The original Deudraeth Castle was built by Gruffydd ap Cynan beginning about 1175, making it one of the earliest Welsh castles to be built in stone (although possibly a drystone construction rather than masonry). That castle is mentioned by Geraldus de Cambrensis in his "Journeys through Wales". Little of that earlier castle remained in the mid C19 when the property was aquired by David Williams. Williams, a wealthy attorney, built a fanciful villa in mock-Gothic style on a high promontory overlooking Portmeiron village.
The scant remains of Castell Aber Ia stand at the south western tip of a short rocky ridge in woodland known as Y Gwyllt to the west of Portmeirion village. All that remains of this small castle is the relatively level rock platform some 20m east-west by 26m north-south, upon which a stone tower once stood. The south, east and western sides of the platform are defined by steep crags some 6-7m high, whilst to the north, the platform has been cut off from the gently sloping ridge by a rock cut ditch and counterscarp bank. Across this side of the platform, small sections of dry stone walling suggests there was once a curtain wall here, and it seems likely this would also have been where the gate was located, accessed by a bridge across the ditch. Two other small sections of surviving wall suggest that other defensively weak points around the circuit may also have been strengthened. The castle was demolished in the mid-nineteenth century by a tenant of the Aber Ia estate. Prior to this it served as a scenic viewpoint with the tower described in the nineteenth century as being semi-circular in shape and some 4m in diameter. The Campanile in Portmeirion village bears a plaque noting its construction from the stone of the castle; whilst the original site is now known as `Castle Rock¿ and used as a viewing point. Here sections of battlemented wall were constructed at the tip of the ridge by Clough Williams-Ellis in the 1960s, and a circular gazebo placed on the eastern edge of the platform in 1983. This castle has often been associated with the `Castle of Deudraeth' mentioned by Gerald of Wales as newly built in 1188; there is however some debate over this association. It does however seem likely that Aber Ia was one of a small cluster of early stone-built castles constructed in Gwynedd at the end of the twelfth century, together with Carn Fadryn (NPRN 95275), Dinas Emrys (NPRN 95284), Tomen Castell (303046) and Castell Pen-y-garn (NPRN 407747). These were not placed to withstand alien invasion, but rather as an expression of a Prince's power and lordship in the unsettled period following the death of Owain Gwynedd in 1170 and the subsequent division of the Kingdom between his sons. (CofleinLouise Barker, RCAHMW, 5th June 2008-06-05)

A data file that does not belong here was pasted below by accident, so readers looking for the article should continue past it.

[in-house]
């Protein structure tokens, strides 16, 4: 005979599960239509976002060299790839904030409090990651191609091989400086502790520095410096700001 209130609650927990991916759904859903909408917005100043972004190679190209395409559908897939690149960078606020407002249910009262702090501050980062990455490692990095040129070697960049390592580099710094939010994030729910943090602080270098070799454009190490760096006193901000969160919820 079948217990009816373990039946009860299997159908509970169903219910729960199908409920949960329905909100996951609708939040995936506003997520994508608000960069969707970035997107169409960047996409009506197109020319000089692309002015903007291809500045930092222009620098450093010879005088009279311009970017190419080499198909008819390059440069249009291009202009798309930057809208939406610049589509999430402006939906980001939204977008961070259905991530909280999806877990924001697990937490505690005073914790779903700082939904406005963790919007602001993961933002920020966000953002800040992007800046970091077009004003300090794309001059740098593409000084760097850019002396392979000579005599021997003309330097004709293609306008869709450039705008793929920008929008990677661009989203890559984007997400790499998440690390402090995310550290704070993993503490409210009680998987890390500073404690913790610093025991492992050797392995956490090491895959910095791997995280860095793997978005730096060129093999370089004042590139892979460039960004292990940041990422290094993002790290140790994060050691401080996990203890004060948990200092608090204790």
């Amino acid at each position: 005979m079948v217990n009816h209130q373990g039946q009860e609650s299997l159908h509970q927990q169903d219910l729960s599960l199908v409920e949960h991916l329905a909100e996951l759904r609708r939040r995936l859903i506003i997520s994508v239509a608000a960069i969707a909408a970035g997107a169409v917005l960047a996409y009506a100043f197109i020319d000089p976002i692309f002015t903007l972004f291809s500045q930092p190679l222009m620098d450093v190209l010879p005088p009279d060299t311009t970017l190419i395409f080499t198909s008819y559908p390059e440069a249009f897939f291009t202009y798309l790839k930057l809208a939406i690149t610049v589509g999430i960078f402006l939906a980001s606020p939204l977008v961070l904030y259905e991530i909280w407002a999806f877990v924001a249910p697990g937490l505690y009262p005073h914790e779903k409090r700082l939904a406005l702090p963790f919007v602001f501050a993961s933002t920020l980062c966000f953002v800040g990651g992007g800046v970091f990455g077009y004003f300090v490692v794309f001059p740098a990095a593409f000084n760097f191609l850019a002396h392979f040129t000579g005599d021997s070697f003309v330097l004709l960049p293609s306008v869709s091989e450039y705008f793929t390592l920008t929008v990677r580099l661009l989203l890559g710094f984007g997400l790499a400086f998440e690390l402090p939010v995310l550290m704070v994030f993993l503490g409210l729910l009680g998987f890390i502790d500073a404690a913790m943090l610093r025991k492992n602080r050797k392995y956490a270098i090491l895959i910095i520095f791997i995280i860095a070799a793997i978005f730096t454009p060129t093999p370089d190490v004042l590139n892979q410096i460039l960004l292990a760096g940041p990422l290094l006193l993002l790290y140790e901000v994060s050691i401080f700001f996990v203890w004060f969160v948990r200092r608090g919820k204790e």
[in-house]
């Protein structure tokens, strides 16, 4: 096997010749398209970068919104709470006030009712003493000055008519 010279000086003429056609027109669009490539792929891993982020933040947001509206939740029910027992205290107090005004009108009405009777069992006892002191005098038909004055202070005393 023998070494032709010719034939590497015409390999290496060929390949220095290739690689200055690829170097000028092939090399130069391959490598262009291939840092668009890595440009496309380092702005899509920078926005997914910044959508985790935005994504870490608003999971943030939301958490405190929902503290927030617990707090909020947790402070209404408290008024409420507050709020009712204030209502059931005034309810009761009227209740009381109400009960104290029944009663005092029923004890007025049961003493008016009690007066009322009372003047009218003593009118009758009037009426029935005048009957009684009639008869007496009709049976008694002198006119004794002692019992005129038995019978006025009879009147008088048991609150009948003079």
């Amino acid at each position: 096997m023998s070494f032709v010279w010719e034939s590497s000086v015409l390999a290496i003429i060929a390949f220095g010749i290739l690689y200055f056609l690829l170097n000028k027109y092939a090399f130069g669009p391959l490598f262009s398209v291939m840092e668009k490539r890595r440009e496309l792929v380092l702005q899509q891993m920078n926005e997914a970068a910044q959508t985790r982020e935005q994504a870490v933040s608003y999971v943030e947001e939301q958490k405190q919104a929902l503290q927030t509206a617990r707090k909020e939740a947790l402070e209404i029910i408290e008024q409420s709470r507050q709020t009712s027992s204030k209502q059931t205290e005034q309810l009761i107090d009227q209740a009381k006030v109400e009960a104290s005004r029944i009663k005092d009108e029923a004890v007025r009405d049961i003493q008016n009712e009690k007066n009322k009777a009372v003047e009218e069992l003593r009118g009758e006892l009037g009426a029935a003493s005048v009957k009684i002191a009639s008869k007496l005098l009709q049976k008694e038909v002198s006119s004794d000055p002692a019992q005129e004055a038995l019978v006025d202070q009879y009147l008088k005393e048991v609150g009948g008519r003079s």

Gareth Hughes, the Conservation Officer for Broadland District Council writes that:-
"The existence of Castell Deudraeth, mentioned by Gerald of Wales in 1188 as a stone castle, "lately erected" , is not in doubt, but the connection of the structure seen in the twelfth century to the putative archaeological site currently identified with it is not yet proven. The 1983 Centenary Gazebo high above the Town Hall stands on an isolated, flat-topped outcrop of rock (the topography is blurred by planting established over the last 170 years and the site needs close inspection and the minds eye to envisage it without the close tree cover). This outcrop is part of a ridge which extends away to the north east, but this south western end of the ridge it has been severed from the rest of the rock by a narrow, mostly man-made, cutting. On the southern (ie north-facing) side of this cutting a short section of dry-stone walling still survives, partly concealed by modern shrubs, which is clearly the feature interpreted as the abutment of a bridge, spanning the cutting, in the Gwynedd Sites and Monuments Record, based on a series of surveys and other investigations in the early twentieth century. With the exception of this section of wall, the other apparent ruins on top of the outcrop are of two main phases, the initial short section of wall having been built by Clough Williams-Ellis (presumably with the intention of eventually enlarging it into something more impressively castle-like) and the longer, straggling sections (with the start of a couple of arrow-slit windows) dating only from the mid 1980s (the present writer saw them under construction in 1987). Although a motte is usually entirely man-made, in this case, as at several other Welsh royal castles such as Dolwyddelan nearby, a naturally defensible site has been made more secure by modification. Though the lack of a continuous documentary record makes it impossible to be certain, if Gerald of Wales Deudraeth existed anywhere on the Portmeirion peninsula, the only site which presents itself as likely is this one. A rather poorly-researched website on Portmeirions history http://www.portmeirion-history.co.uk/
has, through a lack of care in comparing maps and a lack of understanding of the archaeology, dismissed this site out of hand but conjured up several other potential, phantom, sites for the castle."
Paul Martin Remfry produces evidence to suggest this site is not Gerald's stone castle of Deudrath and, indeed, not the site of a medieval castle of any form at all. Topographical it might be the site of a fortification (of pre-historic or medieval date) but Wales abounds with such potential sites. Remfry identifies Deudraeth with Criccieth Cadtle
although an alternative may be a precursor welsh castle on the site occupied by the Edwardian Harlech Castle